Abstract 12878: The Effect of Advanced Glycation End Products (AGE) Breaker, Alagebrium on the Cardiac Structural and Functional Change in Type I Diabetic Rat Model
Background: Chronic hyperglycemia contributes to diabetic complications through the formation of advanced glycation end products (AGEs). The crosslink breaker, 3-phenacyl-4,5-dimethylthiazolium chloride (ALT-711), alagebrium chloride is known to reduce the pathological condition through breaking AGE cross-links. However, there has been little assessment regarding the impact of alagebrium on AGE-dependent signaling or restoring structural molecular physiology as well as the myocardial functional change.
Methods: We investigated the effect of alagebrium on myocardial functional change using echocardiography as well as structural change in diabetic rat model based on the cellular mechanism.
Results: AGE enhanced reactive oxygen species (ROS) synthesis dose-dependently in cardiomyocytes. Alagebrium induced decrease in enhanced ROS synthesis by AGE and increased expression of receptor for AGE (RAGE). In western blot and RT-PCR experiments, alagebrium also inhibited AGE-induced activation of MAP Kinase and decreased AGE-induced connective tissue growth factor (CTGF) and extracellular matrix. In echocardiography, the left ventricular (LV) dimension was increased (6.33 ±0.58mm at initial vs. 8.33±0.32mm at 16weeks after diabetes, p=0.003), and systolic contractility in radial and circumferential direction was decreased as diabetes was progressed in diabetic rat model. Diabetic progress also modified collagen structure. However, the alagebrium treatment reversed these LV remodeling (8.33±0.32mm at initial vs. 7.03±0.46mm at 4weeks after medication, p=0.049) and systolic dysfunction. The value of radial strain improved from 15.2±5.8% to 38.7±6.9% at 4weeks after medication. (p=0.032)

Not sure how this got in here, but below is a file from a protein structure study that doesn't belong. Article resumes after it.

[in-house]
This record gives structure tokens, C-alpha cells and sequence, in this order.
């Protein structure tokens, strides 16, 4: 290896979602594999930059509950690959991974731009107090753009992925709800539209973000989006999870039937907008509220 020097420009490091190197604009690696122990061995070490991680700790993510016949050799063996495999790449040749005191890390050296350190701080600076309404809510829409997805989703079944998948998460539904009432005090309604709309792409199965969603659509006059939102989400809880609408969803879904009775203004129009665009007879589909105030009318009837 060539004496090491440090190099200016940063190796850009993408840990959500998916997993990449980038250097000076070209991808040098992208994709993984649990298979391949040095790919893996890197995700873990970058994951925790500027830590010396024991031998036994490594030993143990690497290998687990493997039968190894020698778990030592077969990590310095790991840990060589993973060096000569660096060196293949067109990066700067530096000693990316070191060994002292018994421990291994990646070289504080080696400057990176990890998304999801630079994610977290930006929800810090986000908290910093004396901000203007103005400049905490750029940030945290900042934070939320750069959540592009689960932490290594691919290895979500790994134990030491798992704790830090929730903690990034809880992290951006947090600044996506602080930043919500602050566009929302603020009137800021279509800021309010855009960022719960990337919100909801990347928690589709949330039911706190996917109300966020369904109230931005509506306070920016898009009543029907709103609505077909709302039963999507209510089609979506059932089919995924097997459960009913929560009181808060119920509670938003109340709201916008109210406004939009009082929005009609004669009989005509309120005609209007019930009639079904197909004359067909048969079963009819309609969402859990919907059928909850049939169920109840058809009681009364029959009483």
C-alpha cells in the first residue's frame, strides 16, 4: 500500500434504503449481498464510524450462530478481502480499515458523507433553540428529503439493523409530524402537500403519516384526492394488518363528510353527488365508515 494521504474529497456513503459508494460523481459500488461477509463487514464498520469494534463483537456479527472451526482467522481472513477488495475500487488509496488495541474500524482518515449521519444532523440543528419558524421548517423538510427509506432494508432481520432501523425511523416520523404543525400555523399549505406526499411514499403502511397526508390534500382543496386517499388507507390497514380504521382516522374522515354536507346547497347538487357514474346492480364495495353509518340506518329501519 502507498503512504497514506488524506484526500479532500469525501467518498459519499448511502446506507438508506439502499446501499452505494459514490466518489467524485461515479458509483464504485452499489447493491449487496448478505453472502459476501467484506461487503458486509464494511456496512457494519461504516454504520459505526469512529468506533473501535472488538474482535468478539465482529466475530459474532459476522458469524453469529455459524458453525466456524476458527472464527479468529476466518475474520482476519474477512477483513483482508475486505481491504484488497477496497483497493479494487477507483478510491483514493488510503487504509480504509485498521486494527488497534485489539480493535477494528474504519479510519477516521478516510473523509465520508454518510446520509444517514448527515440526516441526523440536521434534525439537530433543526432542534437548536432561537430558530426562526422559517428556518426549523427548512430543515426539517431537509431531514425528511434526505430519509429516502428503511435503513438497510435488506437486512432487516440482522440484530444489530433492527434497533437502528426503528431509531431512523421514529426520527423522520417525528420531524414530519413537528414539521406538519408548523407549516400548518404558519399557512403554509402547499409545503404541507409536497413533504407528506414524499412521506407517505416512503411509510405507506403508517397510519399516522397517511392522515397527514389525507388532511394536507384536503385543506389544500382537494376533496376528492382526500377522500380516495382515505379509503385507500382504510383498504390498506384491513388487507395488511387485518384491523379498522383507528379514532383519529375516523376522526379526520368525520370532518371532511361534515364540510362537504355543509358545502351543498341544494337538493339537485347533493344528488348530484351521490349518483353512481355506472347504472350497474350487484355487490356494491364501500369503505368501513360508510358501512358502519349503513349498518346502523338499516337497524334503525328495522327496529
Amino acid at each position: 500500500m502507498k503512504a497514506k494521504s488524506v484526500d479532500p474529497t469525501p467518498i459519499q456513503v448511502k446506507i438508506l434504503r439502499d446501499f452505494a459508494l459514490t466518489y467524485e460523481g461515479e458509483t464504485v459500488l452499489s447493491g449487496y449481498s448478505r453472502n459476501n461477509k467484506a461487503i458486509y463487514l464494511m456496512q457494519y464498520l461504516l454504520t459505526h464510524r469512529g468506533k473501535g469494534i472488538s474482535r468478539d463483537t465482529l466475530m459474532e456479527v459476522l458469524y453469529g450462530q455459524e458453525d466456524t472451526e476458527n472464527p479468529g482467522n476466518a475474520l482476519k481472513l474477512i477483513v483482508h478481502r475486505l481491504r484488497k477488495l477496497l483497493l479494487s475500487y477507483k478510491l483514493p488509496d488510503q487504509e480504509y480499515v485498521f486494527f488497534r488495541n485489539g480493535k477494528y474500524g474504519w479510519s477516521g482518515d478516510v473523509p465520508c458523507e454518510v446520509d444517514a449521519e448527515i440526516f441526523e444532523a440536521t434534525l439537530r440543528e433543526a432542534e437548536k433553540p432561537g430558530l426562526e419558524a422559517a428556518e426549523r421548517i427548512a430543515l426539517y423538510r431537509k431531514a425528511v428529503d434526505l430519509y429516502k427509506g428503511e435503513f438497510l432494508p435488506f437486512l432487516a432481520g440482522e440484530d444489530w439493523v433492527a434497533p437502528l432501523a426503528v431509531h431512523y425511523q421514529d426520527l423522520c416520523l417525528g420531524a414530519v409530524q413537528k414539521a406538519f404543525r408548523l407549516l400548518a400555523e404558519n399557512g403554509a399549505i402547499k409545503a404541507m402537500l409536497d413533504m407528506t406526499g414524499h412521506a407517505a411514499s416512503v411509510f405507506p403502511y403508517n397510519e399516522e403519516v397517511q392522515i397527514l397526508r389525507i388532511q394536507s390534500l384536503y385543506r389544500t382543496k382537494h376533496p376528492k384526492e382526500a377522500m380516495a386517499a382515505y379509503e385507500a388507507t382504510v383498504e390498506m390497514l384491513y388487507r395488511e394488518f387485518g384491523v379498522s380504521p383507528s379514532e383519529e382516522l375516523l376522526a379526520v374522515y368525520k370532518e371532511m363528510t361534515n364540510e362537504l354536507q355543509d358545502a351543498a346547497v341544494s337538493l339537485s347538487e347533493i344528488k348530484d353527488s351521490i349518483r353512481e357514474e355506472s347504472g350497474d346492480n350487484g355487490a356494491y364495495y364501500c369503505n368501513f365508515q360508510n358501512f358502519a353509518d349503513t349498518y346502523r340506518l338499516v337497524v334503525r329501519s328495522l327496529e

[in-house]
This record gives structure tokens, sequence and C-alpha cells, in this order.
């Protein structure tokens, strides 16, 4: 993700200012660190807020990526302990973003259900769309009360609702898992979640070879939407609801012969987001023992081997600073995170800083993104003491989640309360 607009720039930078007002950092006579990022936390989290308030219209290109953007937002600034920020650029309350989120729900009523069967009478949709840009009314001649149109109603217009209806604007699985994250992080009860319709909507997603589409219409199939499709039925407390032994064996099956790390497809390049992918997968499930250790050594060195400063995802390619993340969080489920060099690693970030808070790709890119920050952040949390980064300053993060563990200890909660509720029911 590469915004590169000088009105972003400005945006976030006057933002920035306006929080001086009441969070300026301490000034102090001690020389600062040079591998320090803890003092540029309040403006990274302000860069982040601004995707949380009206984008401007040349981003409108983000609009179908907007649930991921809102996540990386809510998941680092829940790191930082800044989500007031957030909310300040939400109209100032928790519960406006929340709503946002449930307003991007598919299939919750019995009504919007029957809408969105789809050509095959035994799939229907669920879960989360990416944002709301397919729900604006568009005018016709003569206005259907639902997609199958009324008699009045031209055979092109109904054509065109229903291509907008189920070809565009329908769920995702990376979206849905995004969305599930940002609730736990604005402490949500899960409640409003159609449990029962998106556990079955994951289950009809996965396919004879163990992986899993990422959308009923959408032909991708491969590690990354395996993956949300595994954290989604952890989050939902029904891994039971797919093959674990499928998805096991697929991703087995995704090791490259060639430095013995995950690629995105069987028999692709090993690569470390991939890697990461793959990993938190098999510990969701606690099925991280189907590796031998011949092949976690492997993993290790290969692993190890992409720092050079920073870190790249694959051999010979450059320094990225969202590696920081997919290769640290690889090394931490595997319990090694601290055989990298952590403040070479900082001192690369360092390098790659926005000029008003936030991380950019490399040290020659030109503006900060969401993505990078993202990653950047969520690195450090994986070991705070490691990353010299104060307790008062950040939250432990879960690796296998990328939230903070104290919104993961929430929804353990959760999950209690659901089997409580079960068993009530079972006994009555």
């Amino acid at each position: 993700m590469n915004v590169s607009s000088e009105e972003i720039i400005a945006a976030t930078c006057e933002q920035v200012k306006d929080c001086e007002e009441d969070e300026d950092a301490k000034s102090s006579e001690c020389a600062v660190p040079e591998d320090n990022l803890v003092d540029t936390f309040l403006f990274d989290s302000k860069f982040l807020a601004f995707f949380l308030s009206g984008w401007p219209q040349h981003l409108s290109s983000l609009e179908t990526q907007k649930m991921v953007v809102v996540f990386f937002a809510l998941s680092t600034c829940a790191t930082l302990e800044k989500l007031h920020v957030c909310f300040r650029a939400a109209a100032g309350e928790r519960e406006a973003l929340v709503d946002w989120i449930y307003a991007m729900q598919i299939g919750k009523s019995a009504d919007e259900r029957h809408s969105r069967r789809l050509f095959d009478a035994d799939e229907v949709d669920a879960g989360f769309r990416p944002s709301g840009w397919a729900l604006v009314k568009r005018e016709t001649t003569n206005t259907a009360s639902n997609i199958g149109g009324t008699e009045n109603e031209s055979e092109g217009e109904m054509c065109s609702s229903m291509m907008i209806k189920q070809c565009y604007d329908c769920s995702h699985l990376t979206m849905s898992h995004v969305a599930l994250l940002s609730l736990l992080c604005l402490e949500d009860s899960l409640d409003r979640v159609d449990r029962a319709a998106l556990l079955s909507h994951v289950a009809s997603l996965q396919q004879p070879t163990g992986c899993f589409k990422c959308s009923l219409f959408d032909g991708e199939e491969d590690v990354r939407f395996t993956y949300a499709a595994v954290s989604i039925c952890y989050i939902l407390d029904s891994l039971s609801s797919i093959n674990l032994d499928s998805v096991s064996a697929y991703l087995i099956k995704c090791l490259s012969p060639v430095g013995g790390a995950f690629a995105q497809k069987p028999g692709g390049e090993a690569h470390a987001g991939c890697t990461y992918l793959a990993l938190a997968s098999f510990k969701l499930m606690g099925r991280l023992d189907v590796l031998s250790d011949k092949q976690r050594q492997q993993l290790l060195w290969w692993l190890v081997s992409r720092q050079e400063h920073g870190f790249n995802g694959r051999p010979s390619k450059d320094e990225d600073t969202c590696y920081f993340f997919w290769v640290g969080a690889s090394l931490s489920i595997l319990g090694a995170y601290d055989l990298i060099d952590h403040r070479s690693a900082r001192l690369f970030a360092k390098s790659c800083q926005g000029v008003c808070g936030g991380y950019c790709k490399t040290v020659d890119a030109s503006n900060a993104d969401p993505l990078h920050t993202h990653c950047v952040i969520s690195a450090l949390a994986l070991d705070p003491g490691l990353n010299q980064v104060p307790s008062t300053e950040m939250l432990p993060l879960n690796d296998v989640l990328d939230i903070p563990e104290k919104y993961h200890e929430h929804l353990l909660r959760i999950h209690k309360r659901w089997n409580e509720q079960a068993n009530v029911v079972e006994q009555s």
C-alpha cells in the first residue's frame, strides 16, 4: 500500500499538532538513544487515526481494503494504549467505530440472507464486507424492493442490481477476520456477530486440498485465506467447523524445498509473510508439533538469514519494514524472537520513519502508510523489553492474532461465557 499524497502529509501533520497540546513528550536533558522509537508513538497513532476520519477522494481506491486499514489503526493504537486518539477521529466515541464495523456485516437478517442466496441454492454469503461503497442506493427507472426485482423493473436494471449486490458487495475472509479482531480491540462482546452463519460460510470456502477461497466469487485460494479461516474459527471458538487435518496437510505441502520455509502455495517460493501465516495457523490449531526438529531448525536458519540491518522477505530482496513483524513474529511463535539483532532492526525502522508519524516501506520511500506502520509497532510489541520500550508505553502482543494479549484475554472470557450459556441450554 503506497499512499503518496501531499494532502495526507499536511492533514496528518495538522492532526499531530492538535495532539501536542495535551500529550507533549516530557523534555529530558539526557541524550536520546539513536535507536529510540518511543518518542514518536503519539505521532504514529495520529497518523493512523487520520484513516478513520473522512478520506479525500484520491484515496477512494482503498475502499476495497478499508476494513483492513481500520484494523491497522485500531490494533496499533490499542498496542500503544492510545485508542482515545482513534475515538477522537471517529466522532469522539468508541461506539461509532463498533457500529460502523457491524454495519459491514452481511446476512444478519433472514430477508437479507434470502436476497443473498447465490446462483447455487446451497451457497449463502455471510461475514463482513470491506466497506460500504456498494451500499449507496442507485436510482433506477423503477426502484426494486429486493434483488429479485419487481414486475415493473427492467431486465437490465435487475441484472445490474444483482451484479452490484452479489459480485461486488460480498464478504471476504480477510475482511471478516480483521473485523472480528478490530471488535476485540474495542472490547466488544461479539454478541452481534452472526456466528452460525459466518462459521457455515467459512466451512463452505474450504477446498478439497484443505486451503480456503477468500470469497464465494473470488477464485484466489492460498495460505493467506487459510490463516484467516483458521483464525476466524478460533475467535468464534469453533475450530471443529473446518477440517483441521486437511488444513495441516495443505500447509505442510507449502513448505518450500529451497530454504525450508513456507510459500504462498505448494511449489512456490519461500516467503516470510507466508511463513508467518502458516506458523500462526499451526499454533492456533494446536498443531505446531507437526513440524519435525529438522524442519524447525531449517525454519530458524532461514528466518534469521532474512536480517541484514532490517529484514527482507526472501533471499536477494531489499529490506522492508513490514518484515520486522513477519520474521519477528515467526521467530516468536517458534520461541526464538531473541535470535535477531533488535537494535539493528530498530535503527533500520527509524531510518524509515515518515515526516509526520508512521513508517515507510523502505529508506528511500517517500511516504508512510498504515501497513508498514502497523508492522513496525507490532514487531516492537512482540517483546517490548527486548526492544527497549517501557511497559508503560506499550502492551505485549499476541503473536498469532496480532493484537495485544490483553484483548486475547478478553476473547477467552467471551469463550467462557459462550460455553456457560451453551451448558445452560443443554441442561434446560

Conclusion: In conclusion, alagebrium treatment in diabetic rat heart improved myocardial systolic dysfunction and LV remodeling by blocking the AGE-induced intracellular ROS synthesis resulting in inhibition of contractile dysfunction induced by AGE. The beneficial effect of alagebrium on diabetic cardiomyopathy was mediated by reduction of extracellular matrix production and this might be mediated by decreased activation of ERK (extracellular signal-regulated kinase) MAP kinase.
Author Disclosures: H. Seo: None. N. Lee: None. Y. Cho: None. H. Choi: None. J. Suh: None.
- © 2015 by American Heart Association, Inc.